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The real reason I support the crack kit program

I used to be a drug addict on the streets of Ottawa.

That whole period of my life is a bit hazy, but it started in my teens and lasted a few years.

Amphetamines were relatively cheap and plentiful at the time, and they were my drug of choice.

I wasn’t in good shape. I was malnourished. I weighed 88 pounds. I was dirty. I was broke. My behaviour was about what you’d expect. I took a lot of risks. I didn’t realize how vulnerable I was.

My friends were other addicts. Most of them were older than me, and they looked out for me as best they could. We all knew we were all addicts, but we all knew we were individuals too, with different personalities and qualities and flaws. Everybody else saw us as drug addicts and nothing else.

I remember being afraid of people who weren’t addicts. Everybody else seemed like an authority figure, and therefore somewhat threatening. I didn’t seek medical help when I needed it, or any other kind of help for that matter. I was afraid to.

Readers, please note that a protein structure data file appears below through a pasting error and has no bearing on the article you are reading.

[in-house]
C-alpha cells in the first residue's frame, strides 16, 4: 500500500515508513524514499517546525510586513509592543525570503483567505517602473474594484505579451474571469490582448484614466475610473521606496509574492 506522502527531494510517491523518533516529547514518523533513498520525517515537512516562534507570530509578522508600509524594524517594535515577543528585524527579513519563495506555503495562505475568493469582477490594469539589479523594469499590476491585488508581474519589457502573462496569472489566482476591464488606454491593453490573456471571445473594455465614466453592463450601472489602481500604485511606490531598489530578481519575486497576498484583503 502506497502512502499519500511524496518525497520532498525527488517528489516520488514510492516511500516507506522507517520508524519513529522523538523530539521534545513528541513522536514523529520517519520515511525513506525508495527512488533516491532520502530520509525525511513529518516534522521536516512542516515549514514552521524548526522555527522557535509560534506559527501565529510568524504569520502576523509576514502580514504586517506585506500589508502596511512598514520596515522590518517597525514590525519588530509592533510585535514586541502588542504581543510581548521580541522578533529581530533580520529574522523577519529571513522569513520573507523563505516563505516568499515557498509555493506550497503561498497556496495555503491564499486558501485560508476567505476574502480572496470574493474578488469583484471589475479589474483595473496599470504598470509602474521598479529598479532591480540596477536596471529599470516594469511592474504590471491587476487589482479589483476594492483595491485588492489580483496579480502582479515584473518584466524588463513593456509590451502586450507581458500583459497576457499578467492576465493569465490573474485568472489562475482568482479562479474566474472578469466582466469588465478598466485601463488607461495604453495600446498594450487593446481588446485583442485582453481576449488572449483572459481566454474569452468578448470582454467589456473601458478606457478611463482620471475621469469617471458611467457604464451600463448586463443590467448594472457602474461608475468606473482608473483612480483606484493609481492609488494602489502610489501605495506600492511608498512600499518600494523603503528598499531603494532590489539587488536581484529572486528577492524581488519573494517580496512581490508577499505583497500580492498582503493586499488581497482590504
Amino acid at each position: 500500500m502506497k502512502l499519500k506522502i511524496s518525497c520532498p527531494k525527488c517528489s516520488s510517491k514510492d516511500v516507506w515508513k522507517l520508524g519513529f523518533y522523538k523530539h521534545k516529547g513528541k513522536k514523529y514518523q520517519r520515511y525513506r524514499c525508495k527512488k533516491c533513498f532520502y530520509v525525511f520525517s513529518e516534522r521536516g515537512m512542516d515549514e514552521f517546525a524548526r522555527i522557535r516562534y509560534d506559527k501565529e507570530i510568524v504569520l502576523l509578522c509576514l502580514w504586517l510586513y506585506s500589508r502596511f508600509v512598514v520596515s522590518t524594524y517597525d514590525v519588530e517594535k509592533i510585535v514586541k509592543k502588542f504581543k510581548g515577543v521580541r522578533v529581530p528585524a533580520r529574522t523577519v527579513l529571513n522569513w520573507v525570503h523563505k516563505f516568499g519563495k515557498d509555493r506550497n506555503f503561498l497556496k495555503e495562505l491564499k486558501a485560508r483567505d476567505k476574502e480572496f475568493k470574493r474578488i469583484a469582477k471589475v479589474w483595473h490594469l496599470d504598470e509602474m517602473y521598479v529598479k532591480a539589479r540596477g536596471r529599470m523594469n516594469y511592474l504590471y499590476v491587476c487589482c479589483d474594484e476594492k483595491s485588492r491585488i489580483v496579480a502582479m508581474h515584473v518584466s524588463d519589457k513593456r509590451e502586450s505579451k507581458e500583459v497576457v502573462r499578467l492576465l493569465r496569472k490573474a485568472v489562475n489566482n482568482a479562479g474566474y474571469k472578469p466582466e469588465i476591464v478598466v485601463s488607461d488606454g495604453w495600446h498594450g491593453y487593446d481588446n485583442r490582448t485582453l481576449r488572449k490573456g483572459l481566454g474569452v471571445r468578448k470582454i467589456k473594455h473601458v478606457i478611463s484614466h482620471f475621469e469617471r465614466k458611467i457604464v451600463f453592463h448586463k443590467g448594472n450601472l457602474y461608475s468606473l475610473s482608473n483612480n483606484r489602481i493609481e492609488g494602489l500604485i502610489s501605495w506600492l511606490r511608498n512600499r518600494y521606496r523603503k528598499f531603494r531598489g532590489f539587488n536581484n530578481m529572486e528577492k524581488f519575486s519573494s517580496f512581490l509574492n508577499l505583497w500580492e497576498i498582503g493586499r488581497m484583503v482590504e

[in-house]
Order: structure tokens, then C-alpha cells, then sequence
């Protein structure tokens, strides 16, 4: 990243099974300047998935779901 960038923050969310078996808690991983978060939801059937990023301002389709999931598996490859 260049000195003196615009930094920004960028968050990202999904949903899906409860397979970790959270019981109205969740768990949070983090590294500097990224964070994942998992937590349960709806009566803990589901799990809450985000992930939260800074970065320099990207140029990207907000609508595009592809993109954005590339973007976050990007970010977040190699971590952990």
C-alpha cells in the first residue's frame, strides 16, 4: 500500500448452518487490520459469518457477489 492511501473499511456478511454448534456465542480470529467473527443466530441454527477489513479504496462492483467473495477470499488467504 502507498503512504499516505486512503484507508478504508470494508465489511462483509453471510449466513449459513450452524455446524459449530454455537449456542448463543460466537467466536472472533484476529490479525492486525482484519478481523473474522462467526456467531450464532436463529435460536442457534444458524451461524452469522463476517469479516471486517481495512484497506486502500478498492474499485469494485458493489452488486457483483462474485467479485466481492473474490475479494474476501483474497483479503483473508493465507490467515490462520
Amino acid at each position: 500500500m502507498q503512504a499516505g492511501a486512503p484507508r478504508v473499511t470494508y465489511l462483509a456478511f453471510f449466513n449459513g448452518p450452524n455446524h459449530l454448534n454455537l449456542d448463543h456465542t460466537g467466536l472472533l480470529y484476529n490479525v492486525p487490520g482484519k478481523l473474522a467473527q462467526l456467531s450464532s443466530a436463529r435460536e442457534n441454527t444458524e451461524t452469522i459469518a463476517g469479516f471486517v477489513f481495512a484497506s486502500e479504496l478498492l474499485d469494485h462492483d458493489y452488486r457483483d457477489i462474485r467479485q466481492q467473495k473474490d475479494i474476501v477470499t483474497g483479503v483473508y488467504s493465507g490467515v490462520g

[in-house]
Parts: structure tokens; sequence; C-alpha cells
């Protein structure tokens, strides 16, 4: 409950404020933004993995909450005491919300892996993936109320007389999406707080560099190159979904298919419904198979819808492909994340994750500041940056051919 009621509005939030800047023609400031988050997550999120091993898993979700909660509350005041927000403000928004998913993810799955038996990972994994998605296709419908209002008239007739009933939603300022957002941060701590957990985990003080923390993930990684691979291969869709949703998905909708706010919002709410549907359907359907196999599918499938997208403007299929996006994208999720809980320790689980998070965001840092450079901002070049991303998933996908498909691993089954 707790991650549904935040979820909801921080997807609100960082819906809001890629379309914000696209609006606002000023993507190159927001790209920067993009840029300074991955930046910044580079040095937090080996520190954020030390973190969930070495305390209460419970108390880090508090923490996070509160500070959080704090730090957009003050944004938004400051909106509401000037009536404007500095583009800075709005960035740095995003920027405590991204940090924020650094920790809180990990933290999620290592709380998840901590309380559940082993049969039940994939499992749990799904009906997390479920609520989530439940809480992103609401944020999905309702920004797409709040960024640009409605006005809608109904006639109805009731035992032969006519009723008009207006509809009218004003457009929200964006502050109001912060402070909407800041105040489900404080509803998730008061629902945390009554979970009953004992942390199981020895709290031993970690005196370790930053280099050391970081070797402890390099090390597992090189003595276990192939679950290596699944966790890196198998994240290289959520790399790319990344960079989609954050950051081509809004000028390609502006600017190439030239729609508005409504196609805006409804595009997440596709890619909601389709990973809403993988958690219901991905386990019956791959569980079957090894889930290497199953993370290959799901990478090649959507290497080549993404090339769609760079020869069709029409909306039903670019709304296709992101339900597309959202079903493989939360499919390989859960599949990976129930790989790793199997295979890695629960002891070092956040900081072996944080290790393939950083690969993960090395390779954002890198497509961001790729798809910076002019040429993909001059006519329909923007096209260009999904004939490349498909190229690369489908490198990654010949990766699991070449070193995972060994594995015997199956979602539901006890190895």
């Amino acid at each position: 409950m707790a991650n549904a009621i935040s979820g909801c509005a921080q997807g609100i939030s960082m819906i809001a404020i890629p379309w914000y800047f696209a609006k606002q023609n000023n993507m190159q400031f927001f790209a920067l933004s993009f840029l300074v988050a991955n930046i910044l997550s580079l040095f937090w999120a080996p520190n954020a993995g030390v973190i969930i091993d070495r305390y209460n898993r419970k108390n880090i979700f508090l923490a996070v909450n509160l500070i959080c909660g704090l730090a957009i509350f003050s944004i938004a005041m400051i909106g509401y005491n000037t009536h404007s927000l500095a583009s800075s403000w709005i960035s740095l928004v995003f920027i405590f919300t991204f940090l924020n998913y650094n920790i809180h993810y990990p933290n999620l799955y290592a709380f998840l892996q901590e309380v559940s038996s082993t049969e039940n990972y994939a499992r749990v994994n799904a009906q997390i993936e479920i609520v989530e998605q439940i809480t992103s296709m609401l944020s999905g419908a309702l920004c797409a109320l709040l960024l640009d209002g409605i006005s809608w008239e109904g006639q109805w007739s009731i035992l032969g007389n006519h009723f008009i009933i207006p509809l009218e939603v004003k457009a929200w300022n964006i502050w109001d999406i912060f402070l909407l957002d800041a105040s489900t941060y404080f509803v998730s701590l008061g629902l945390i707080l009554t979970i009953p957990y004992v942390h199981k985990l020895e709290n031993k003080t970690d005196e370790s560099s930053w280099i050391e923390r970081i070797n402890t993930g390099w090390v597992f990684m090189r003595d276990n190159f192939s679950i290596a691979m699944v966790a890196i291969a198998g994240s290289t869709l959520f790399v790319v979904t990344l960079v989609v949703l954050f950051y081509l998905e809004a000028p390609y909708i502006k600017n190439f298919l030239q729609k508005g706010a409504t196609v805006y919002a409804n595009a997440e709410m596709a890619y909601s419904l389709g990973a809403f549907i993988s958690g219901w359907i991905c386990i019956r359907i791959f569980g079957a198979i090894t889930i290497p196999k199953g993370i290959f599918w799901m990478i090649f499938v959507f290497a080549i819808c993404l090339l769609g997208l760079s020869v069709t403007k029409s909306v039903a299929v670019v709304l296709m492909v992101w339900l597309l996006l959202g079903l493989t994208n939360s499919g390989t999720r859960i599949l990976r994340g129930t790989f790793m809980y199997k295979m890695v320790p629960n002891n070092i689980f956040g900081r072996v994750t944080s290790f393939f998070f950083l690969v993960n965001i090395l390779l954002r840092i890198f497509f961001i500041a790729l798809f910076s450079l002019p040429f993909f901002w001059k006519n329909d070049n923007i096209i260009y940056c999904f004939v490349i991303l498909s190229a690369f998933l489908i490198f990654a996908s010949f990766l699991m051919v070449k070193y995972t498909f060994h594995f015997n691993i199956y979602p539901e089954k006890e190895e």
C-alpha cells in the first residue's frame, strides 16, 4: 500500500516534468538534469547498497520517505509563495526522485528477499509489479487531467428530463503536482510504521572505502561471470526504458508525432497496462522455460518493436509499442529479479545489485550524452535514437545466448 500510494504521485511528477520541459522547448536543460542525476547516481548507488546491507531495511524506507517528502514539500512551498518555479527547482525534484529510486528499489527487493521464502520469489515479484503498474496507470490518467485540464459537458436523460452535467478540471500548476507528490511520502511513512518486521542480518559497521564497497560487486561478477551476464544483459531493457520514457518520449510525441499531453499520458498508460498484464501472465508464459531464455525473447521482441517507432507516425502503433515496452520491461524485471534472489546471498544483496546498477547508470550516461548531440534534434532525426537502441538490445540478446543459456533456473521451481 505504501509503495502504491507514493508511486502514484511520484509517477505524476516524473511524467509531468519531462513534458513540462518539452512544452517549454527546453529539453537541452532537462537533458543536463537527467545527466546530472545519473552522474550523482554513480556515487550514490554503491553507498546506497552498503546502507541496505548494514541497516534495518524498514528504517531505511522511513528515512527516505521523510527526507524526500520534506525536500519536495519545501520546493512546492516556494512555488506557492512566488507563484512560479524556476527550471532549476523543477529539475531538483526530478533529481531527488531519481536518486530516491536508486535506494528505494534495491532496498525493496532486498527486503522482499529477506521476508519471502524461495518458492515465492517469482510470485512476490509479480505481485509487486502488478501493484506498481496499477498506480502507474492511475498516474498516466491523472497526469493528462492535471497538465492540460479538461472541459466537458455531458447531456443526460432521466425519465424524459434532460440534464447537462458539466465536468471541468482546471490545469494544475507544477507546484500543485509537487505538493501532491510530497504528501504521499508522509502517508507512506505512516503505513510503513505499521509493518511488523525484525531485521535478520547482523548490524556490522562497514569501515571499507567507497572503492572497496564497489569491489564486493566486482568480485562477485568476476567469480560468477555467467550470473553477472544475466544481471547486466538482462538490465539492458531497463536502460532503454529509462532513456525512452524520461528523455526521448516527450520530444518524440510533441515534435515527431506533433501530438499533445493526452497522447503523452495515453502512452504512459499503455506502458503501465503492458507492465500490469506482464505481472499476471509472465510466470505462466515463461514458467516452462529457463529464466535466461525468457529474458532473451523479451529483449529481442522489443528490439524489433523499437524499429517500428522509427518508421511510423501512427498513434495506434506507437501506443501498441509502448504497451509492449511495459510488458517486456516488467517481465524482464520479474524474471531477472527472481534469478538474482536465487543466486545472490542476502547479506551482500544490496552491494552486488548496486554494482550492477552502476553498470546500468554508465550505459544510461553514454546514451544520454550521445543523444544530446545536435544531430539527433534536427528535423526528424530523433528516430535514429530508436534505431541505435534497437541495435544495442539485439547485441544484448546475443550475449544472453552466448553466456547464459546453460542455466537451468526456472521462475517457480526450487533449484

But I do recall a couple of people who offered me help.

One was a cop. He picked me up (literally) off the street on a viciously cold night after I’d fallen on the ice. I was lying in the intersection at the corner of Bank and Gilmour thinking “a car could run over me here, I should get up” but I just didn’t have the strength to try. He put me in the front seat of his police car and drove around with me, just letting me thaw out. He told me he’d been watching me for a few weeks, and he wanted to help me but wasn’t sure how. After I’d warmed up, he dropped me off where I was going, and told me that if I ever needed anything to let him know.

Another person who wanted to help was a social worker who asked to see me about the living arrangements of my younger brother and sister. She was very nice, and she talked to me like I was a human being rather than just a drug addict. She also told me to come see her if I needed anything.

Both those people made me feel that I was worth something, despite my addiction. They didn’t preach or moralize, they just made me feel like I was worthy of a little human kindness. And that meant something to me.

I was lucky. I survived. I didn’t get any incurable diseases or do any permanent damage to myself. I didn’t end up with a criminal record.

And one day I had an epiphany. I suddenly realized, in one of those lightbulb moments, that it was time to quit, and I quit. I was high at the time, I wasn’t planning to quit, and I had a two-day supply of drugs in my pocket, but I quit that very instant.